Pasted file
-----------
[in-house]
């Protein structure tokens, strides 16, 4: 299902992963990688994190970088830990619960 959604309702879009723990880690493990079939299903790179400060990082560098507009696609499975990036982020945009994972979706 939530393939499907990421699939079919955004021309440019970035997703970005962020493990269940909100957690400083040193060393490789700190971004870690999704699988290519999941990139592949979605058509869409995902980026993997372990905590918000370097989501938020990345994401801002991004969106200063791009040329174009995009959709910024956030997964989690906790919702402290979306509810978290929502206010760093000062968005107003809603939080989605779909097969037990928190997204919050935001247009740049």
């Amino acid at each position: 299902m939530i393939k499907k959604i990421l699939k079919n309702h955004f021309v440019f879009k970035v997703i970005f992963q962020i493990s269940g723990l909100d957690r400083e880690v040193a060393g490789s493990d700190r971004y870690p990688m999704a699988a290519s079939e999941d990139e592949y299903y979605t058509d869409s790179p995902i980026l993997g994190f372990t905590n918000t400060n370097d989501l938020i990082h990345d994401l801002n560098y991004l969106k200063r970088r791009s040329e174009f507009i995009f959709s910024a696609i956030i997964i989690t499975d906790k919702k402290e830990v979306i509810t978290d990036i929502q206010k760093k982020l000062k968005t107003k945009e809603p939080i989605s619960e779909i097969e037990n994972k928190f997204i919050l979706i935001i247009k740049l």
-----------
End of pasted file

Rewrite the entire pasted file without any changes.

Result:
[in-house]
């Protein structure tokens, strides 16, 4: 299902992963990688994190970088830990619960 959604309702879009723990880690493990079939299903790179400060990082560098507009696609499975990036982020945009994972979706 939530393939499907990421699939079919955004021309440019970035997703970005962020493990269940909100957690400083040193060393490789700190971004870690999704699988290519999941990139592949979605058509869409995902980026993997372990905590918000370097989501938020990345994401801002991004969106200063791009040329174009995009959709910024956030997964989690906790919702402290979306509810978290929502206010760093000062968005107003809603939080989605779909097969037990928190997204919050935001247009740049």
């Amino acid at each position: 299902m939530i393939k499907k959604i990421l699939k079919n309702h955004f021309v440019f879009k970035v997703i970005f992963q962020i493990s269940g723990l909100d957690r400083e880690v040193a060393g490789s493990d700190r971004y870690p990688m999704a699988a290519s079939e999941d990139e592949y299903y979605t058509d869409s790179p995902i980026l993997g994190f372990t905590n918000t400060n370097d989501l938020i990082h990345d994401l801002n560098y991004l969106k200063r970088r791009s040329e174009f507009i995009f959709s910024a696609i956030i997964i989690t499975d906790k919702k402290e830990v979306i509810t978290d990036i929502q206010k760093k982020l000062k968005t107003k945009e809603p939080i989605s619960e779909i097969e037990n994972k928190f997204i919050l979706i935001i247009k740049l």